When a diverse array of parents are forced into the same space because of their children’s shared schooling, conflict is bound to take place. There are dozens of reasons parents get pissed at each other: there’s the selfish drop-off of a clearly sick child, a kid teaching another kid a few dirty words, or, in the worst circumstances, a kid that sends another kid home with tears and a bruise. It all challenges the parental imperative to keep a kid safe and touches off deep and primordial instincts. And it feels great.
“The protection of the young and the needy is the most positive emotion we can ever experience,” says Dr. Oksana Hagerty, an educational and developmental psychologist who serves as a learning specialist at Beacon College in Leesburg, Florida. “It’s in our genetic composition. It’s how we survived during evolution.”
That instinct can create a nearly irresistible urge to put a finger in the face of the offending parent and hurl an indignant, “What the hell is your deal?” That’s because the in-your-faceness of it all feels compellingly like protection, and protection makes people feel good. The problem is that feeling good isn’t the best reason for a confrontation.
“It’s a conflict that nobody needs. It won’t help to fix the problem,” Hagerty explains. “You’ll get upset, the other parent will get upset, and your kid might see you in an embarrassing situation if it gets too heated.”
Hagerty recommends, in the vast majority of circumstances, that parents talk to the teachers and the administration before ever confronting another parent. After all, that is where the fix can occur. Because most points of conflict between children (and by extension parents) are at some level failures in the teacher’s or administrator’s duty.
Why, for instance, would children have enough time alone to teach each other dirty words? Why is there not appropriate supervision to stop the playground bully from giving others bruises? These are the kinds of questions that will ultimately lead to the goal of the incident not happening again, no matter who the other parent is or how they parent their kid.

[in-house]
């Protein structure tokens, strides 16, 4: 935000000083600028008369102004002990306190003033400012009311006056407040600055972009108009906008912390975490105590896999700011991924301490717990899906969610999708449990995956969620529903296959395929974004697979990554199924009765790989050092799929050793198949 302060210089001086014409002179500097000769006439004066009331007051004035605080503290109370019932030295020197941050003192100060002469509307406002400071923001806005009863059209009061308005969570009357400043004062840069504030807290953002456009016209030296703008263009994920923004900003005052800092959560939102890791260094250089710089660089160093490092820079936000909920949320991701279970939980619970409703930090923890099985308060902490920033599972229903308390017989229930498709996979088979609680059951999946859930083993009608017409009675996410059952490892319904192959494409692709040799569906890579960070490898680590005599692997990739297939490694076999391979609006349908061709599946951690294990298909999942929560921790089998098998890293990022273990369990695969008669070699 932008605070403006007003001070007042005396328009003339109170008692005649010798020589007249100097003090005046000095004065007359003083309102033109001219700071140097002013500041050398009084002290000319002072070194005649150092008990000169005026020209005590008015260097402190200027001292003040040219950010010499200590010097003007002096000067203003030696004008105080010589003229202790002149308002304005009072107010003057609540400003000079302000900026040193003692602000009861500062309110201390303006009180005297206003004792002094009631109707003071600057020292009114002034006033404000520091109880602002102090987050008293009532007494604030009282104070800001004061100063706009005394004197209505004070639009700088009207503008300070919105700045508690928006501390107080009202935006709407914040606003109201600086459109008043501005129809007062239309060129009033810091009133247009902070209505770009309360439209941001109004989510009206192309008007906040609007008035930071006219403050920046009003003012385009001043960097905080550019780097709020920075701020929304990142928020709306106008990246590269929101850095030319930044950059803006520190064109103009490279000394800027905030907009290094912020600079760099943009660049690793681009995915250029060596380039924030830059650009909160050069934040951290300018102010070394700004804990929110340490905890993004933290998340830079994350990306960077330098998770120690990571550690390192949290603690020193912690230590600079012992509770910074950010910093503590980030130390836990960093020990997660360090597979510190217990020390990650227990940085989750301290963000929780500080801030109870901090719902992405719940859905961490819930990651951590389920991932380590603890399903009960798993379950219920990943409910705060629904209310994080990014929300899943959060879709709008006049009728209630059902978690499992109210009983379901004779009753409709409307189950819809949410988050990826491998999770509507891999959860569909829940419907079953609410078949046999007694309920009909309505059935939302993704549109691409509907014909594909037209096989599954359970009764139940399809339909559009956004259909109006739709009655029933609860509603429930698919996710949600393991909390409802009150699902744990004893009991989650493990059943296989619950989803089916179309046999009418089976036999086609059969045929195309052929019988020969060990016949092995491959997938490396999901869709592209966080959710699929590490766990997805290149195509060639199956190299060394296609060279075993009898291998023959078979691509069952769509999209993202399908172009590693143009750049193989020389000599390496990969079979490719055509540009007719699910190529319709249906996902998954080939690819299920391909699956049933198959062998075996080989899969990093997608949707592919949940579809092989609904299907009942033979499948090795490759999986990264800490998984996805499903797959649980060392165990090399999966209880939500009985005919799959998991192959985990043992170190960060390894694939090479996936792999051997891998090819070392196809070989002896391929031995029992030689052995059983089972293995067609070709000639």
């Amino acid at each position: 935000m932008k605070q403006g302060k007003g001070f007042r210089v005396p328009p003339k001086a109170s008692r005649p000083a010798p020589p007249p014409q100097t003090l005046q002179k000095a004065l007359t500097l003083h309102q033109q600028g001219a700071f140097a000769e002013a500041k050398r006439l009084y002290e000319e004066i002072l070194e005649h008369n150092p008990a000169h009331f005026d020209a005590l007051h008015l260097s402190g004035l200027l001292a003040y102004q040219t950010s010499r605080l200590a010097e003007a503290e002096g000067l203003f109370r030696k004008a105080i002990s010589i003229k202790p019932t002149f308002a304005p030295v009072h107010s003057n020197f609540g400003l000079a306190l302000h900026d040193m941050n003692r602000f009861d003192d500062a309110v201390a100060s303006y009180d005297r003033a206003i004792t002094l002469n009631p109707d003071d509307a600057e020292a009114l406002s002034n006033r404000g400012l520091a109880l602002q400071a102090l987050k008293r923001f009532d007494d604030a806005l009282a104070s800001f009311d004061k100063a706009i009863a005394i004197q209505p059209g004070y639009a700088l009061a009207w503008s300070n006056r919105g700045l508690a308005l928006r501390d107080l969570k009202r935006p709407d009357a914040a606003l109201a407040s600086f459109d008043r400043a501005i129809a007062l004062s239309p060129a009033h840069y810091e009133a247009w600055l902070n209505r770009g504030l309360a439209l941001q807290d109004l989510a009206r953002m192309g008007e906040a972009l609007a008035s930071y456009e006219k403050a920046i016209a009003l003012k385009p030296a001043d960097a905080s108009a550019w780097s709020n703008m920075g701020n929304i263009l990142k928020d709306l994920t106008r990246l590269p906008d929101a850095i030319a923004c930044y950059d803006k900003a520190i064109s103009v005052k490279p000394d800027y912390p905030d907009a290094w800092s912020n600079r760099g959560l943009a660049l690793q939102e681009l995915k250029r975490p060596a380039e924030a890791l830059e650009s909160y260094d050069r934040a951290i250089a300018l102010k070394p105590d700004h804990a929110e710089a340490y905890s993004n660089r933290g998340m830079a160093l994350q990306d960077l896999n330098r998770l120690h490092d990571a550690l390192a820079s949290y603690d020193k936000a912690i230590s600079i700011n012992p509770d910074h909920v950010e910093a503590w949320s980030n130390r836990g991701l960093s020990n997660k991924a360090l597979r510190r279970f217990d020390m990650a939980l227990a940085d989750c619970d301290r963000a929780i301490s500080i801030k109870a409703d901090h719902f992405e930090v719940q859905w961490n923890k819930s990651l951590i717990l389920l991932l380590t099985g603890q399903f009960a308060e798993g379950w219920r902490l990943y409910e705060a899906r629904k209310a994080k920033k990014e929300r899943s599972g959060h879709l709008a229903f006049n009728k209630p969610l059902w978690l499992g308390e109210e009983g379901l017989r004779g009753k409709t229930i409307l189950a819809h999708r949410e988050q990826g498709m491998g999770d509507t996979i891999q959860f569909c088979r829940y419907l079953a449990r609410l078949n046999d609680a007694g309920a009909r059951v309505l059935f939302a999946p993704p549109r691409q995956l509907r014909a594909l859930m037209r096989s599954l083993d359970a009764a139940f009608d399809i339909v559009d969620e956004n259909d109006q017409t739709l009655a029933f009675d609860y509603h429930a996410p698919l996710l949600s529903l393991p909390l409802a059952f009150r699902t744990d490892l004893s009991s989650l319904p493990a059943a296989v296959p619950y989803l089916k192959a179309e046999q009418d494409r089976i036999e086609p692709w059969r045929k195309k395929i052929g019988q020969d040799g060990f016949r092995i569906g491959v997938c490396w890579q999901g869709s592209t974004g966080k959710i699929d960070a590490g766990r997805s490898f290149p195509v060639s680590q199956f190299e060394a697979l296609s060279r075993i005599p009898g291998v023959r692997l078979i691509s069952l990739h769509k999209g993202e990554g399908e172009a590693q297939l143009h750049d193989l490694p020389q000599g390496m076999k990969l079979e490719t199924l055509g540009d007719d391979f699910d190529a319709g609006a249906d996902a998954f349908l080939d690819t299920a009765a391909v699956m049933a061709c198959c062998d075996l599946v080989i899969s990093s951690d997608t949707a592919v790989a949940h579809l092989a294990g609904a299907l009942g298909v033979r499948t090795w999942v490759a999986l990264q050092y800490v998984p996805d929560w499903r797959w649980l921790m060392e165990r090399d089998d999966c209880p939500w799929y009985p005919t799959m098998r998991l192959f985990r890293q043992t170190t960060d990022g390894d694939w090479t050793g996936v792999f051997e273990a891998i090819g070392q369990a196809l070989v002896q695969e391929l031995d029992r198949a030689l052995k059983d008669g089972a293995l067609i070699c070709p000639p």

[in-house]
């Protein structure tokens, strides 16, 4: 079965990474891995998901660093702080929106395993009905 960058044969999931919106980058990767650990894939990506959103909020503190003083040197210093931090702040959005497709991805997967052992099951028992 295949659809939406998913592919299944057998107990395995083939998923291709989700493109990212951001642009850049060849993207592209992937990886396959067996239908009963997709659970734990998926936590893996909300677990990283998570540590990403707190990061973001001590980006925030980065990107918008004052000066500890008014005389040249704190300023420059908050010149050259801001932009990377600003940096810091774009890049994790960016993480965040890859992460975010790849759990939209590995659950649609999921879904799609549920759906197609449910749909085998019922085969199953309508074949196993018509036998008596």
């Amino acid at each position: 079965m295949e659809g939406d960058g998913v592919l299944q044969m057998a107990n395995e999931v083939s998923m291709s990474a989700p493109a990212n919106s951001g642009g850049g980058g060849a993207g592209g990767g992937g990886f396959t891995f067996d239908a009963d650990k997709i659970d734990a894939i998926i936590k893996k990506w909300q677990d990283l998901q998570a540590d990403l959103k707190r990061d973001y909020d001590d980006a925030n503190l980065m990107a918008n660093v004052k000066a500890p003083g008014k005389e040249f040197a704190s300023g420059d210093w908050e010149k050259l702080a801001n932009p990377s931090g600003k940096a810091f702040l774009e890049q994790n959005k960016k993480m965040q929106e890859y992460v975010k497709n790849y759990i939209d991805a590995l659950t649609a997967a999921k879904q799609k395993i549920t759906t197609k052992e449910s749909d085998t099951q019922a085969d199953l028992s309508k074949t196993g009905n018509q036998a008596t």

“So if a kid is sick and they’re being taken to school, this is the administration’s responsibility,” Hagerty says. “So who’s not doing their job here? The parent or the administration that allows a sick kid among other kids?”
Not to mention, righteous parental anger can often be chalked up to a failure of empathy and intellect. On the empathy side, it should be pretty easy for a parent to recognize that parenting can be a real hassle. Maybe the sick kid is there because the parent had no choice but to work and had no one to take their kid. So they leaned on the leniency of the school and immunity of the class. What if the kid with a filthy mouth has an intellectual disability that hampers their inhibitions? That must be tough for the other parent to deal with.
The failure of intellect comes when a parent can’t stop themselves from getting in another parent’s face, says Hagerty. “A mental pause is a sign of intelligence. It’s something that makes us different from lower animals because we take a pause before we act,” she says. “Literally step back. Don’t act immediately. Give yourself time to think.”
From there the rest should come relatively easily, as long as the teacher or administration is approached with a sense of unemotional, yet concerned urge to problem solve. “Look for a way to fix the problem without hurting the other side,” Hagerty says. “Make it a lesson for your own kid, of dealing with the problem and not jumping on the problem and acting irrationally.”